1.) How do you like your impala?
End of list.
Okay, maybe that's a bit of an exaggeration...I'm sure there are other things I could add. But I can now say that I've digested some of a small African antelope. Definitely not kidding when I say each day is a new experience!
When I come home from Mercy, my pants usually covered in chalk and red dirt, I can't help but think how incredibly grateful I am to be here and to be spending my days alongside so many wonderful friends. The kids are so welcoming and willing to learn, whether it's mathematics or crazy crafts. I love just listening to them, whether it's over a lunch of rice or nshima or during prayer time when they tell me what's worrying them and what they are excited about. And it's so much fun to get to know the other teachers; one of my best friends here in Zambia is a co-teacher at Mercy and during lunch today we spent almost an hour listening to music from all over (and learning a few sweet moves from the kids...I promise I'll never reach their level of awesomeness).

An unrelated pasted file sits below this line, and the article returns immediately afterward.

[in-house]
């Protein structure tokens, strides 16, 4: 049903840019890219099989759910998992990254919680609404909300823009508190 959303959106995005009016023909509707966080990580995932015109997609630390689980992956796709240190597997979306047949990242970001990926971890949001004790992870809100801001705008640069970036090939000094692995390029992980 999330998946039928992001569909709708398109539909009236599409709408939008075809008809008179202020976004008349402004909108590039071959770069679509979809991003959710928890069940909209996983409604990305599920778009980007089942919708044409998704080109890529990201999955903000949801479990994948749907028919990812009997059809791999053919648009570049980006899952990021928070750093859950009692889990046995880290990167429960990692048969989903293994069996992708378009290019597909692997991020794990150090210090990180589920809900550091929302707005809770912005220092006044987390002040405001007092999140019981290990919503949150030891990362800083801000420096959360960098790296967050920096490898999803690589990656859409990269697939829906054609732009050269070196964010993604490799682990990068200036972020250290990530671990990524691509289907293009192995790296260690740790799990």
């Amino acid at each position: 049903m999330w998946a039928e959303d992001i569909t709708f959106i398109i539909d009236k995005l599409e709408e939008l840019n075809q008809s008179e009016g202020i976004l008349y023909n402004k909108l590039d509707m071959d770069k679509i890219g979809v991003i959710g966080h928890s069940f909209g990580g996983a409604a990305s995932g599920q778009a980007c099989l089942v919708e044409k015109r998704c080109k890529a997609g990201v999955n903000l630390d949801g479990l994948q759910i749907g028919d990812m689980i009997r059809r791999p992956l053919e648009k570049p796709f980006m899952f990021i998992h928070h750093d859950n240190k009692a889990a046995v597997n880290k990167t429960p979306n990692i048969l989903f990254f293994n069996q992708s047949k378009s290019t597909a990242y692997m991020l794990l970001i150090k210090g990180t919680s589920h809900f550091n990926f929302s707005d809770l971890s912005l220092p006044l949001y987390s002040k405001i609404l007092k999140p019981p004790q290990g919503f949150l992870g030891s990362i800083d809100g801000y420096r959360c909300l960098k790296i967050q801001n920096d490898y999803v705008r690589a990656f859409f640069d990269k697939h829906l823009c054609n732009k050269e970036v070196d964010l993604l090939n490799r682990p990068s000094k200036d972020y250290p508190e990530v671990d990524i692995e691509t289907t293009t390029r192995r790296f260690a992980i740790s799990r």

Today I spent some time with some Zambian drummers who taught me a few songs and drum beats. These are two absolutely incredible guys; they've been doing AIDS education in Zambia for over 25 years, and they're in the planning stages of a new project focused on environmental sustainability and food security for a group of women suffering from HIV. Environmental issues are actually a hugely significant problem in Zambia; since almost all cooking is done over a fire deforestation is climbing at an acutely dangerous rate. I hope to visit the site of their new project this weekend, so I may have more to share with you then! Thank you for reading!